Clinton: Trump's Comments on Gen. Allen 'Prove' He Should Not Be Commander-in-Chief

Trump called Allen "a failed general."

ByLIZ KREUTZ
July 30, 2016, 5:58 PM
PHOTO: Democratic presidential nominee former Secretary of State Hillary Clinton greets steel workers during a campaign rally with democratic vice presidential nominee Sen Tim Kaine at Johnstown Wire Technologies, July 30, 2016 in Johnstown, Pennsylvania.
Democratic presidential nominee former Secretary of State Hillary Clinton greets steel workers during a campaign rally with democratic vice presidential nominee Sen Tim Kaine at Johnstown Wire Technologies, July 30, 2016 in Johnstown, Pennsylvania.
Justin Sullivan/Getty Images

JOHNSTOWN, Pennsylvania -- Hillary Clinton on Saturday ripped into Donald Trump for his critique of retired four-star Gen. John Allen, saying it's unpresidential to "insult and deride our generals."

"Just yesterday, he went after retired Gen. John Allen who commanded our troops in Afghanistan. General Allen is a distinguished Marine, a hero and a patriot," the Democratic nominee said during a stop on her bus tour at a manufacturing business in Johnstown. "Donald Trump called him a failed general. Why? Because he does not believe Donald Trump should be commander in chief.

"Well I’d say that proves it," she continued. "Our commander in chief shouldn't insult and deride our generals, retired or otherwise. That really should go without saying, but I'm going to respond on behalf of General Allen to those kinds of insults."

On Friday, Trump unleashed on Allen, who delivered a scathing critique of the Republican nominee during remarks to the Democratic National Convention.

"Let me tell you, I think my kids have more star power, I really do. I think they do, than everybody I saw," Trump said of the DNC. "They had a general named John Allen. And he, I never met him, and he got up and he started talking about Trump, Trump, Trump. Never met him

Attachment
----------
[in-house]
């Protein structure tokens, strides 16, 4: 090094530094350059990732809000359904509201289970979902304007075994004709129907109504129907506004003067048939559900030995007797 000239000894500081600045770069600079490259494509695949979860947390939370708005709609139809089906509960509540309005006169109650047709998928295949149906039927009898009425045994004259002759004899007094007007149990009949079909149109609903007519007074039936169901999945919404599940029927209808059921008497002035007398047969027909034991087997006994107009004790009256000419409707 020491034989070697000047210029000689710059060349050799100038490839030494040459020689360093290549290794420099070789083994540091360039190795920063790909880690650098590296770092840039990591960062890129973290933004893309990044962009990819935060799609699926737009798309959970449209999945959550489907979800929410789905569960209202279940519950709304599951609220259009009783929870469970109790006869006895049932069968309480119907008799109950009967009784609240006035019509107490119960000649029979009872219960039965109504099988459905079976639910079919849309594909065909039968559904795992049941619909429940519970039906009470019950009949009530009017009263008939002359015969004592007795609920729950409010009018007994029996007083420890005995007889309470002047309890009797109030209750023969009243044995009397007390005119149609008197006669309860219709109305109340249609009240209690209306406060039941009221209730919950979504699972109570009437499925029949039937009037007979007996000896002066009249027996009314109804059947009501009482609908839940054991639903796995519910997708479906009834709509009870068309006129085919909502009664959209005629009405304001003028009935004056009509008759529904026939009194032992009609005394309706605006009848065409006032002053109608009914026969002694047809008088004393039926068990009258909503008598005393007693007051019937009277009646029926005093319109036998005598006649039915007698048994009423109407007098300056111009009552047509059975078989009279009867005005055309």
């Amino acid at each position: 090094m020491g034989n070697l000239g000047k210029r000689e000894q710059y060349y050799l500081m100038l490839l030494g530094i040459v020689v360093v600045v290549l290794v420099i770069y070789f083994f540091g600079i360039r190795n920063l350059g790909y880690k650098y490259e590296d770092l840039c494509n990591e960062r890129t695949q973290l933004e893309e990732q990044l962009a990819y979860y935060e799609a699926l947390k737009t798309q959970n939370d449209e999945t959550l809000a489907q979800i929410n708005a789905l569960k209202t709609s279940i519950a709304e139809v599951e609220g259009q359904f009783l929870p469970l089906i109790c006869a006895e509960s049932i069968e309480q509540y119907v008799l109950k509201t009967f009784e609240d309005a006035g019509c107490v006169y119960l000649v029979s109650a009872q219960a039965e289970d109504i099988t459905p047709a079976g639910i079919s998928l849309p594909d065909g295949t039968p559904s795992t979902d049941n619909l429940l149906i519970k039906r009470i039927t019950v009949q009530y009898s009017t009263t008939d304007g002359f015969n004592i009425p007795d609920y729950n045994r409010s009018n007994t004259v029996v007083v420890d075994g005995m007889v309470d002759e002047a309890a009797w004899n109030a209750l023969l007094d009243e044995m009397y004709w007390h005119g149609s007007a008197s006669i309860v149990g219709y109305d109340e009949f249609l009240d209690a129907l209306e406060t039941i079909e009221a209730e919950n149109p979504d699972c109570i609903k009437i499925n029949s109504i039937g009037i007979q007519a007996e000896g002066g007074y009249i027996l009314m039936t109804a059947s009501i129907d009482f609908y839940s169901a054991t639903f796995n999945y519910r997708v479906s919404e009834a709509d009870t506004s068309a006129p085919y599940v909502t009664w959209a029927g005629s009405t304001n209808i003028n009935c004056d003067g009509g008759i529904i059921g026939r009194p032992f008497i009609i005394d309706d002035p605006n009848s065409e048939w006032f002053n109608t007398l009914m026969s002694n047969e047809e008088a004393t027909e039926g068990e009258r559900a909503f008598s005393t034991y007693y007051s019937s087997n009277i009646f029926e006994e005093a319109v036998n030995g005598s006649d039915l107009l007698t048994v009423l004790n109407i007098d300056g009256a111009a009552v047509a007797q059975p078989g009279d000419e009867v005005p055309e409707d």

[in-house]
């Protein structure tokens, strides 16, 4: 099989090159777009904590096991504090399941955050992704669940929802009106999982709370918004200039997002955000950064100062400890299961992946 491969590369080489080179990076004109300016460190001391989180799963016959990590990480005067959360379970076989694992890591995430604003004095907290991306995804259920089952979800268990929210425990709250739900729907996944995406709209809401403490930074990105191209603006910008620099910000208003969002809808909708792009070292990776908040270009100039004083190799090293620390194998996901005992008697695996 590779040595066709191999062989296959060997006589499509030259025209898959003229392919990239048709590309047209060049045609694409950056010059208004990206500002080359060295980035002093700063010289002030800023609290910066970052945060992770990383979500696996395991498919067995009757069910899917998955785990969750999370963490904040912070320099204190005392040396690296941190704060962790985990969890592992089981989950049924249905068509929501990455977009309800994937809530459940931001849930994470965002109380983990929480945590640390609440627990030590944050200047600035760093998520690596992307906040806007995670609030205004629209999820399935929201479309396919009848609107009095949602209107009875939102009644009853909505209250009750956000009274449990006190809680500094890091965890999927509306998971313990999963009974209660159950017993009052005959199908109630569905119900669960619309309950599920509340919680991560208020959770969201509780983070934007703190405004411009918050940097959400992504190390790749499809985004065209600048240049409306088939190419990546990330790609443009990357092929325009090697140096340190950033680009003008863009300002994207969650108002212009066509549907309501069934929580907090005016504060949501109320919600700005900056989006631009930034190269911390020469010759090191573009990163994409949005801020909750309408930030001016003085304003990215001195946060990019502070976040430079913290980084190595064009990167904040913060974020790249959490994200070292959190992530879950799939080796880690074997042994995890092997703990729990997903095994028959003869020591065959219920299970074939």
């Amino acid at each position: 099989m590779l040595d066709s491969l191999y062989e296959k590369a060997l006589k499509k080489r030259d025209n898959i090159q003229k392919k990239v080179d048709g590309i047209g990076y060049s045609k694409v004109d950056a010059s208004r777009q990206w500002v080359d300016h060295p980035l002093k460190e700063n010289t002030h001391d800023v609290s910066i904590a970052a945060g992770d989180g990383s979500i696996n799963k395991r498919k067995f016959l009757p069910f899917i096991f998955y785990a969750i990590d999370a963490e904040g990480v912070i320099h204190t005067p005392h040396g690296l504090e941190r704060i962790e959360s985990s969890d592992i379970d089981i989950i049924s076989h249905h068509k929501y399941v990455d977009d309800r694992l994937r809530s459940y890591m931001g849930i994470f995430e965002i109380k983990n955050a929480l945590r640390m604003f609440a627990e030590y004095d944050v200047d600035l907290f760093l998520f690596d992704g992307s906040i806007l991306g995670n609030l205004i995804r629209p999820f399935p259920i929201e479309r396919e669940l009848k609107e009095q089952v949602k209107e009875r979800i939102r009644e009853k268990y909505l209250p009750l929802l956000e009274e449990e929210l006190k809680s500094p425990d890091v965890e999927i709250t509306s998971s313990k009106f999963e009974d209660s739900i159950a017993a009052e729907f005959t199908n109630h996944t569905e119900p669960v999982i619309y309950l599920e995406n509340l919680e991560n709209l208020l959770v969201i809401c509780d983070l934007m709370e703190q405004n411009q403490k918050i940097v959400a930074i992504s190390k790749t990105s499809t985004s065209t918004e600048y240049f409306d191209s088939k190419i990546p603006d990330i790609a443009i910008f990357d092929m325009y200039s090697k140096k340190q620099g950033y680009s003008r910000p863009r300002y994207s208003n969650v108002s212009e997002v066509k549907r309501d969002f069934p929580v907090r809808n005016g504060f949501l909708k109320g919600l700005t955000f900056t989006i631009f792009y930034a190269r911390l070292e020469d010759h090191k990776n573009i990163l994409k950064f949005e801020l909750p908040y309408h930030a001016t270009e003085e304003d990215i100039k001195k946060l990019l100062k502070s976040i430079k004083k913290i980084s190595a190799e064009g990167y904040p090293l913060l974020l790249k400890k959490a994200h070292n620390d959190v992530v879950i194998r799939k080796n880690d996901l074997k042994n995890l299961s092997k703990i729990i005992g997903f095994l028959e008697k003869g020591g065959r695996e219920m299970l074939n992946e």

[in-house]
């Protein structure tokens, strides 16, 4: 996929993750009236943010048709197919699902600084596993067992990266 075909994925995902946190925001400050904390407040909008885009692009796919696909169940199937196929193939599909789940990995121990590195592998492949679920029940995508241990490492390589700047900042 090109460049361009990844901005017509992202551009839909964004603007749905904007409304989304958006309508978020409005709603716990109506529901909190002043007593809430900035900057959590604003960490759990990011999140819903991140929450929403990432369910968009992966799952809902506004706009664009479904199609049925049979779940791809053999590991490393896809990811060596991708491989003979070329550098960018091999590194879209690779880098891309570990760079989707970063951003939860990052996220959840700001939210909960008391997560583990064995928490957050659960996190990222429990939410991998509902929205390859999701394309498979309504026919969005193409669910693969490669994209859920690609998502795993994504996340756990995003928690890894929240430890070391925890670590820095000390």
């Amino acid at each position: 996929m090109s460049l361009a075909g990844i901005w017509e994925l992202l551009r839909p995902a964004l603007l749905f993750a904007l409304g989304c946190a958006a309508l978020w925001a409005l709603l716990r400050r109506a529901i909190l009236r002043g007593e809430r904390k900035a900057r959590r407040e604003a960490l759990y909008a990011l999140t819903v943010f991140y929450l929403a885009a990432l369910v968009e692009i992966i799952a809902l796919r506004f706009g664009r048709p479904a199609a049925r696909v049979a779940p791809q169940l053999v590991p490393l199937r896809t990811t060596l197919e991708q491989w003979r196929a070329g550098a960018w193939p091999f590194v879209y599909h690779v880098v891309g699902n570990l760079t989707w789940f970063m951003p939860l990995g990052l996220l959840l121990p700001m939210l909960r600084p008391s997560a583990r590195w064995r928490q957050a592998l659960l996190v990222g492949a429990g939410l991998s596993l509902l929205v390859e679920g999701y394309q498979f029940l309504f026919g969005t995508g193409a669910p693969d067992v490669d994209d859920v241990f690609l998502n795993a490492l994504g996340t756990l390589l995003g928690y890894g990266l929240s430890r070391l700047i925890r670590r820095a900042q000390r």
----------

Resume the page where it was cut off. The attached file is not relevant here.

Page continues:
"And you know who he is? He’s a failed, he was the general fighting ISIS. I would say he hasn’t done so well, right? Not so well."

During the DNC, Allen -- who commanded troops in Afghanistan -- said that with Clinton as president "our international relations would not be reduced to a business transaction" and "our armed forces will not become an instrument of torture."

Allen was tapped in September 2014 to be the Obama administration's point man for the campaign against the Islamic State group in Iraq and Syria. He resigned from the special-envoy post after 14 months amid reports that he clashed with President Obama and defense officials on how to defeat the terrorists.

Allen, a married father of two daughters, helps run a security program at the Brookings Institution, a research organization based in Washington, D.C., though he is currently on a leave of absence, according to his bio page.

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